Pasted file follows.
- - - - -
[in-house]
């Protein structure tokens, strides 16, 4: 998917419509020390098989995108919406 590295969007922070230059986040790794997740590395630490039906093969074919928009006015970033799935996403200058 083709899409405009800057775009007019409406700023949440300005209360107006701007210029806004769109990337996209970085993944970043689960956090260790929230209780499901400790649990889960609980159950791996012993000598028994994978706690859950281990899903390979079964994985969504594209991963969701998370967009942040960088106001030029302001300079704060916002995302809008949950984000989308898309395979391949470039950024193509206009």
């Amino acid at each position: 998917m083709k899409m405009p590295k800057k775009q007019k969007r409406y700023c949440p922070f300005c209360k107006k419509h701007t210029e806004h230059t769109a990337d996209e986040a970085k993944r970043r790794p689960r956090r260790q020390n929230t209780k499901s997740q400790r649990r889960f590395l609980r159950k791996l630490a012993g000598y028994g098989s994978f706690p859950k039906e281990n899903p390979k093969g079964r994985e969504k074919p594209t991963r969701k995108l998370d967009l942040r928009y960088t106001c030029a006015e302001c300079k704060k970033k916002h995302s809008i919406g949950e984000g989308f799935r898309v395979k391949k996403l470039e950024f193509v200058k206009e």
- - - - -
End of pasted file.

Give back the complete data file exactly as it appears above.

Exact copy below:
[in-house]
């Protein structure tokens, strides 16, 4: 998917419509020390098989995108919406 590295969007922070230059986040790794997740590395630490039906093969074919928009006015970033799935996403200058 083709899409405009800057775009007019409406700023949440300005209360107006701007210029806004769109990337996209970085993944970043689960956090260790929230209780499901400790649990889960609980159950791996012993000598028994994978706690859950281990899903390979079964994985969504594209991963969701998370967009942040960088106001030029302001300079704060916002995302809008949950984000989308898309395979391949470039950024193509206009």
């Amino acid at each position: 998917m083709k899409m405009p590295k800057k775009q007019k969007r409406y700023c949440p922070f300005c209360k107006k419509h701007t210029e806004h230059t769109a990337d996209e986040a970085k993944r970043r790794p689960r956090r260790q020390n929230t209780k499901s997740q400790r649990r889960f590395l609980r159950k791996l630490a012993g000598y028994g098989s994978f706690p859950k039906e281990n899903p390979k093969g079964r994985e969504k074919p594209t991963r969701k995108l998370d967009l942040r928009y960088t106001c030029a006015e302001c300079k704060k970033k916002h995302s809008i919406g949950e984000g989308f799935r898309v395979k391949k996403l470039e950024f193509v200058k206009e």